1. Hello Chris,
    Nice to see how you can make these kind of paints with inkt.
    It so nice and of course the wildlife animals as a lion.
    The stamp of the feet is amazing.

    Sweet greetings,

    1. Thank you, Marco. Your wildlife photographs never fail to inspire me!!

  2. One material, or ingredient, you have left out is talent. You must have talent to do paintings like you do. In my case, when I paint the walls and ceiling, the paint goes everywhere but not on the thing I am painting. Somehow, the pain prefers to drip on the ground and on me rather than stay on the ceiling. I doubt using a cut out stencil of a lion would help. How do you make paint stay where you want it to?

    God bless.

    1. You just talk to the paint, Victor.
      But, seriously, thank you.
      And God bless YOU - abundantly.

    2. Sometimes you have to face the fact that I am not talented.

      As for telling the paint to stay where I want it to. I have named our new dog "Stay". He is totally confused when I call him.

      God bless.

  3. I don’t know how you do this Chris! Your work with yupo is amazing!!!

    1. Oh, thanks, Hilda, but this is so easy and fun.

  4. Thanks for sharing the information, Chris. It looks a bit complicated and, for me, messy, but I like the idea of trying it with watercolor on paper...may give it a try. I love your lion!!

    1. Thanks, Rhonda. I'm going to try on watercolor paper, too. From what I've seen, the effects are different and quite beautiful.

  5. Thanks for the tutorial, always wondered what alcohol inks were too.

    1. Welcome, Christine. Hope you try the inks sometime.

  6. You gave the beautiful lion a fantastic yellow fur, it looks very alive!
    Your detailed workshop is also great, so you will surely get great results!
    But the stencil paper looks very thin. I wonder if this stencil can be used several times...that would of course be very good.
    Best regards Ulrike

    1. Thanks, Ulrike.
      That's an interesting question, Ulrike. The stencil would probably not tear, but they are quite sticky. I'll try it.

  7. Hi, Chris! Thank you for posting instructions. You did a great job! The red lion definitely looks like a king.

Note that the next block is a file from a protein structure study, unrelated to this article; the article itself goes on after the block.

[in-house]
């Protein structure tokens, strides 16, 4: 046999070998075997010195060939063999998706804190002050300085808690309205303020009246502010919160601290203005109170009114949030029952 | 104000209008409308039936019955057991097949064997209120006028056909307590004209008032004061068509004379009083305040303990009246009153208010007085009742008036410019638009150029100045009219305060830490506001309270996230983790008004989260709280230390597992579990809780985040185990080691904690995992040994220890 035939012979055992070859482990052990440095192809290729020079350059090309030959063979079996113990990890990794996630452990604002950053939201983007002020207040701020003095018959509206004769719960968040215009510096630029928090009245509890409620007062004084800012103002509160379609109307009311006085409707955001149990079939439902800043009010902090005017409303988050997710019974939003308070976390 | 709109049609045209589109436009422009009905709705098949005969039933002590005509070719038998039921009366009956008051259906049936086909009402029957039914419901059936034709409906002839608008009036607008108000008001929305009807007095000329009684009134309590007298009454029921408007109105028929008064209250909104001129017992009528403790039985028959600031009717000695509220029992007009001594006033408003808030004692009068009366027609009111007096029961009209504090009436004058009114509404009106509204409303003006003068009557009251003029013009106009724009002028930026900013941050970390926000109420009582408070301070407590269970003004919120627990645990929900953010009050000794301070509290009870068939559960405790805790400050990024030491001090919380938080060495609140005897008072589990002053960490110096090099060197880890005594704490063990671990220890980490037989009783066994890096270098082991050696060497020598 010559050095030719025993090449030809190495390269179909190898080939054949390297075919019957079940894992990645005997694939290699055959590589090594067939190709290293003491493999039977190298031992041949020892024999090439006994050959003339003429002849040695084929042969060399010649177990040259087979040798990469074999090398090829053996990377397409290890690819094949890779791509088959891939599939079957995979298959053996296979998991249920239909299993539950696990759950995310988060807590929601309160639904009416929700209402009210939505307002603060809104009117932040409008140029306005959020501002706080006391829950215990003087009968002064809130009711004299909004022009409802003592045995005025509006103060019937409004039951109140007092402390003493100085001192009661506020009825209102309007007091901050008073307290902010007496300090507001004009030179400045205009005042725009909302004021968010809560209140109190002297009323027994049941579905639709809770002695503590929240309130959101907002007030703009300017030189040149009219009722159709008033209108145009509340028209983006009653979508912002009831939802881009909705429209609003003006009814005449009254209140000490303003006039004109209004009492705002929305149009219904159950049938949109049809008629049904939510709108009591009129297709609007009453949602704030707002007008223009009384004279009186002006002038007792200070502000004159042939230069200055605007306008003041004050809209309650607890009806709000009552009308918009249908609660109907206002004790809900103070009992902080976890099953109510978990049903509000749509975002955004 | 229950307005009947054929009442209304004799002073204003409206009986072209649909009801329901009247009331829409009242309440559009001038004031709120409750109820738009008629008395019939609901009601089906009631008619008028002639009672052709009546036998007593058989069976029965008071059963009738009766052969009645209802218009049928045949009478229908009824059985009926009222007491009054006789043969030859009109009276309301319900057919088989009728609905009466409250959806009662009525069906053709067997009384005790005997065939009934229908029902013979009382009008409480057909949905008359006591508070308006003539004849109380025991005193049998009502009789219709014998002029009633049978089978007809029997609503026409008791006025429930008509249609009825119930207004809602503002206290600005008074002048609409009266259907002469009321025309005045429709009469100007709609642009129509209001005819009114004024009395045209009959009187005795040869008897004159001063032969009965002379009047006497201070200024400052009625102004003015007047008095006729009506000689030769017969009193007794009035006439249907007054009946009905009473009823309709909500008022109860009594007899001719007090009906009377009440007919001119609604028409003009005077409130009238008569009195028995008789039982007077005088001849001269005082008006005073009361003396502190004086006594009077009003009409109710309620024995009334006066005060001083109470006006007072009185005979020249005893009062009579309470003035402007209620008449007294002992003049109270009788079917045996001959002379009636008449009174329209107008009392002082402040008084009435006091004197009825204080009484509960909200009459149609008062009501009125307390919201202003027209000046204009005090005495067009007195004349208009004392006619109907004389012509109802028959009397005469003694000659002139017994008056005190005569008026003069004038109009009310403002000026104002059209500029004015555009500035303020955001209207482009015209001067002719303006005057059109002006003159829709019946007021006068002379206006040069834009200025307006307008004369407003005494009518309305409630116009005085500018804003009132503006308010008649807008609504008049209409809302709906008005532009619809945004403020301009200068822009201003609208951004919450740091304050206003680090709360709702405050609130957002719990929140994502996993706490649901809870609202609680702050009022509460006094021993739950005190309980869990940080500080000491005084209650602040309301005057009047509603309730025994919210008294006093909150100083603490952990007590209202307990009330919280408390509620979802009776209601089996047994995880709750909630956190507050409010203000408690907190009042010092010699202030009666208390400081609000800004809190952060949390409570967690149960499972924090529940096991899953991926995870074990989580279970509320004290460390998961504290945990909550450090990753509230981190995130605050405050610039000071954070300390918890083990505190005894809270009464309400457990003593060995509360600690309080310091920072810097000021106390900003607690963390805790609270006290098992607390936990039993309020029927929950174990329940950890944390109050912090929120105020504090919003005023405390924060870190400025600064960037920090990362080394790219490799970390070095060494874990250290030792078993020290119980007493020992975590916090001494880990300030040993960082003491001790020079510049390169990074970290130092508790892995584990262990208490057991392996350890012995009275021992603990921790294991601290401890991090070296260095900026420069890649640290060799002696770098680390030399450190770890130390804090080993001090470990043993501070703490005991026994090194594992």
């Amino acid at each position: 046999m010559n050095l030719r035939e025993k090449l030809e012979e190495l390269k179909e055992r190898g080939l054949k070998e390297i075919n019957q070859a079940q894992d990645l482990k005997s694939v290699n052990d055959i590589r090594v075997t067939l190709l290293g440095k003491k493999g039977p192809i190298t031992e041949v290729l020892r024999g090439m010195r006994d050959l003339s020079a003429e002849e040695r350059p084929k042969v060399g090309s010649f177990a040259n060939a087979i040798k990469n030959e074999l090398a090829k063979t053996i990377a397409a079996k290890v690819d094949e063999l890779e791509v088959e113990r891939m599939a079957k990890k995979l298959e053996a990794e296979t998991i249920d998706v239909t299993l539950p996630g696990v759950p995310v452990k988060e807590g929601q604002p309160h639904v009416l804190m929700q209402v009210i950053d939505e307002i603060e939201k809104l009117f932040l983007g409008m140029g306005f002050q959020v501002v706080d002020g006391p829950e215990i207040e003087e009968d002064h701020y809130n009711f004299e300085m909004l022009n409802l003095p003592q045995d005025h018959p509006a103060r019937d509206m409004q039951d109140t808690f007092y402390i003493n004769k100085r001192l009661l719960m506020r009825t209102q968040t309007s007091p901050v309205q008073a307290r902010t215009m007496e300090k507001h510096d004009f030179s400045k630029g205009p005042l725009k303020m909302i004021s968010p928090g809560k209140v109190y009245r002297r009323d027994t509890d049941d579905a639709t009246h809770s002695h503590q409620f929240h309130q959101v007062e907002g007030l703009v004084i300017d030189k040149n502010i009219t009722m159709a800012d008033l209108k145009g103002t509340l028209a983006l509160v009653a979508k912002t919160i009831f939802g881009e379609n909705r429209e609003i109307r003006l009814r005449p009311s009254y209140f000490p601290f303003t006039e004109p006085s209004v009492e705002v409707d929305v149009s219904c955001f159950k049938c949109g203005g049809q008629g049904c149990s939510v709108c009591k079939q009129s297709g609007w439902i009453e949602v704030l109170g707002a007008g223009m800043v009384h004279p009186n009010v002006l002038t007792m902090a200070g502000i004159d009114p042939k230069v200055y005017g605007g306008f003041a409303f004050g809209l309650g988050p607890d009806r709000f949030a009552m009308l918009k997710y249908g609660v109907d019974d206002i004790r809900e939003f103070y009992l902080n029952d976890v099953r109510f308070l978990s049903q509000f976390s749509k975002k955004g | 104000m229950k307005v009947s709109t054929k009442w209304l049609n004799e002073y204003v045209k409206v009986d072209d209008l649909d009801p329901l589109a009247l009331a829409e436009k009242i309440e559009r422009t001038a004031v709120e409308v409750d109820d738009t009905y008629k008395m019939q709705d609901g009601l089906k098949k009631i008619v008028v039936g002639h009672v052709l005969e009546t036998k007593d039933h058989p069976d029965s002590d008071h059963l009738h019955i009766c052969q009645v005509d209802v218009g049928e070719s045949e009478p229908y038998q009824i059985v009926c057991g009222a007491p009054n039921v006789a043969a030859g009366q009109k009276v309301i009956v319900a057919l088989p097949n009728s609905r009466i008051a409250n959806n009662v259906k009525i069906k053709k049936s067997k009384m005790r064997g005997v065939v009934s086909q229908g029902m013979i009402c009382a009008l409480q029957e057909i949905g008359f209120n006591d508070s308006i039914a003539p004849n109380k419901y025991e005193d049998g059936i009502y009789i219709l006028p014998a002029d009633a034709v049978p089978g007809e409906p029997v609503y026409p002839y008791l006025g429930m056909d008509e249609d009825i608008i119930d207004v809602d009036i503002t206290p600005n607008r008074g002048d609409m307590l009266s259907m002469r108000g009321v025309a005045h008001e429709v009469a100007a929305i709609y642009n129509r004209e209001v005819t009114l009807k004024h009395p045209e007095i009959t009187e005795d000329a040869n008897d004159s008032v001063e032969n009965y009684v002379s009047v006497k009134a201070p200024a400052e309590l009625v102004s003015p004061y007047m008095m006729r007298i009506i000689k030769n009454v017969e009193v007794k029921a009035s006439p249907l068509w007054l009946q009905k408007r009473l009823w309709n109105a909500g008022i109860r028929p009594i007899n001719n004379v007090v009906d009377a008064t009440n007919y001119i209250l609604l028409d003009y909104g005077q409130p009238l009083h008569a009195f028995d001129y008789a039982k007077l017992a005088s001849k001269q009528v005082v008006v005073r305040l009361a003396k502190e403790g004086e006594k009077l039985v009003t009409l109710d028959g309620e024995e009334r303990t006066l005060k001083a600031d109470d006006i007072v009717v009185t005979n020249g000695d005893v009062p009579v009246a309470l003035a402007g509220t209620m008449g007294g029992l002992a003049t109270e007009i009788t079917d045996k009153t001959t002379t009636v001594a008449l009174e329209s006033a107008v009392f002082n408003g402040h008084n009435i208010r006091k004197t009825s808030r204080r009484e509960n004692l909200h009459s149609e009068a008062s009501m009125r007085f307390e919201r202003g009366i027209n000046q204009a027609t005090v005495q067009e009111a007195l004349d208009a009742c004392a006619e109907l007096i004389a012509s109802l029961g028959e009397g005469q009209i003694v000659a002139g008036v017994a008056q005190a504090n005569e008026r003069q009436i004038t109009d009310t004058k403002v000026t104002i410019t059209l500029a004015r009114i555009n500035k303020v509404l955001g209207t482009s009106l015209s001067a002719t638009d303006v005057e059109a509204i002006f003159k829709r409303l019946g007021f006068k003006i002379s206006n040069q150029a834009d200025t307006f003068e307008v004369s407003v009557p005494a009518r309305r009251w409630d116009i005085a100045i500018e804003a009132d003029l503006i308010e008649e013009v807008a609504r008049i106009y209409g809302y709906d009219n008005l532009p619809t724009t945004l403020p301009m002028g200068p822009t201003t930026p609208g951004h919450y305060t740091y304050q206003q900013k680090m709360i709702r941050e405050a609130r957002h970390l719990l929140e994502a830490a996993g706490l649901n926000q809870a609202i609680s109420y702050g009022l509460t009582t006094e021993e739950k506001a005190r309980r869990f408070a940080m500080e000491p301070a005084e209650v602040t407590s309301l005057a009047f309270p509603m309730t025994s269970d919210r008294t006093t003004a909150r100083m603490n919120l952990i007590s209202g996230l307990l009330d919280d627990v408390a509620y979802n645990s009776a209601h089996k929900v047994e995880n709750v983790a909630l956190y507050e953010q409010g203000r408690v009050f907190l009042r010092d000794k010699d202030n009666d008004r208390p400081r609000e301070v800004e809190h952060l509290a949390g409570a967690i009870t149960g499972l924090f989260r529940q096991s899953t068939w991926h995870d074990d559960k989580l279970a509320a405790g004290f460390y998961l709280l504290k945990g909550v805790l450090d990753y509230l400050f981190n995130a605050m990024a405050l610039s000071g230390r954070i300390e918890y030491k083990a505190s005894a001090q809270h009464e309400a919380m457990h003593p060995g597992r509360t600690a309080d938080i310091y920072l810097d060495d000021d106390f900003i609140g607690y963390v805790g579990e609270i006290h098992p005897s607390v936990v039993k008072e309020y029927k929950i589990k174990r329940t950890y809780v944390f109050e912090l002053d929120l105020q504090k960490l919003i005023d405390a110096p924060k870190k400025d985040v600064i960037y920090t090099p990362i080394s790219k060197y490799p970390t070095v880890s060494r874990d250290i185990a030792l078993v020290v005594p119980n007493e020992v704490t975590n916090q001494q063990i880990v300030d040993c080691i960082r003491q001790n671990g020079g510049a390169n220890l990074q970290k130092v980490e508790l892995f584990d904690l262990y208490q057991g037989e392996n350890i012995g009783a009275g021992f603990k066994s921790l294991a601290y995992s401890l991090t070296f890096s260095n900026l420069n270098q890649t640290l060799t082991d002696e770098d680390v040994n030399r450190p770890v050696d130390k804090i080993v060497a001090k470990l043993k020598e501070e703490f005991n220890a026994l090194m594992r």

8. It's beautiful, thank you for the directions!

    1. Thanks, Debra. You're welcome. It's fun to do.

  9. Quite cool Chris! Wonder what this would be like on Terraskin? One of these days I will take those instructions and do it. I can imagine they would be really fun notecards. Right now I am concentrating on oils and challenges. btw Victor is funny naming his dog Stay! :>O

    1. Thanks, Teri. I don't have any Terraskin, so I don't know. Hope when you try it, you'll let me know.
      I think these are perfect for prints on lots of stuff, especially notecards.
      I am loving your challenges. Can't wait to see another installment.

      And Victor? He is a gifted writer and has a great blog!

  10. This looks so complicated, but what an incredible effect!

  11. very easy to follow tut :) the art stencil film works the same as the contact paper, (it really comes down to what a person can find) you also get spray adhesive that works the same.

    1. Thanks, Jennifer. I'll look for some spray adhesive & see if it's easier.

    2. just make sure you dont get the permanent adhesive, it does not come off

    3. Boy, that's something I'd do. Thanks for the heads up!

  12. Great post Chris - thanks for sharing your info.
    I've bookmarked this to re-read when its cooler as my brain can't take it all in at present ha ha
    I have some ShinHan art masking film that I've not yet tried which is repositionable so that should work.
    No Yuppo as yet - but wondering what is your thought on glossy card stock for alcohol inks? (as I have plenty of that to use up).
    Gill x

    1. Thanks, Gill.
      For inks on card stock, I would try without getting the expensive masking film involved first. That probably occurred to you already. I have heard of people using inks on photo paper, too. Gotta be something on YouTube about that... My brain is fuzzy, too, for the same reason :}

    2. Thanks Chris - I'm glad you suggested trying the card first as I had a good play yesterday afternoon. On a couple of pieces I think I overworked them as the ink bled through the glossy card. Glossy obviously doesn't mean its non porous - duh - silly me ha ha :)
      I have now discovered that one of the places I send off for art supplies now stocking Yupo so will add that to my next order :) And will look at your other suggestions too and...just thought... wondered if the tear-off acrylic paint palettes might work with inks - will try that next :)
      Hope you've had a good weekend.
      Gill x

  13. What a great detailed description of this technique and your results are really good. The animals really glow, especially the proud red lion.

  14. Many thanks for sharing the information here.

    All the best Jan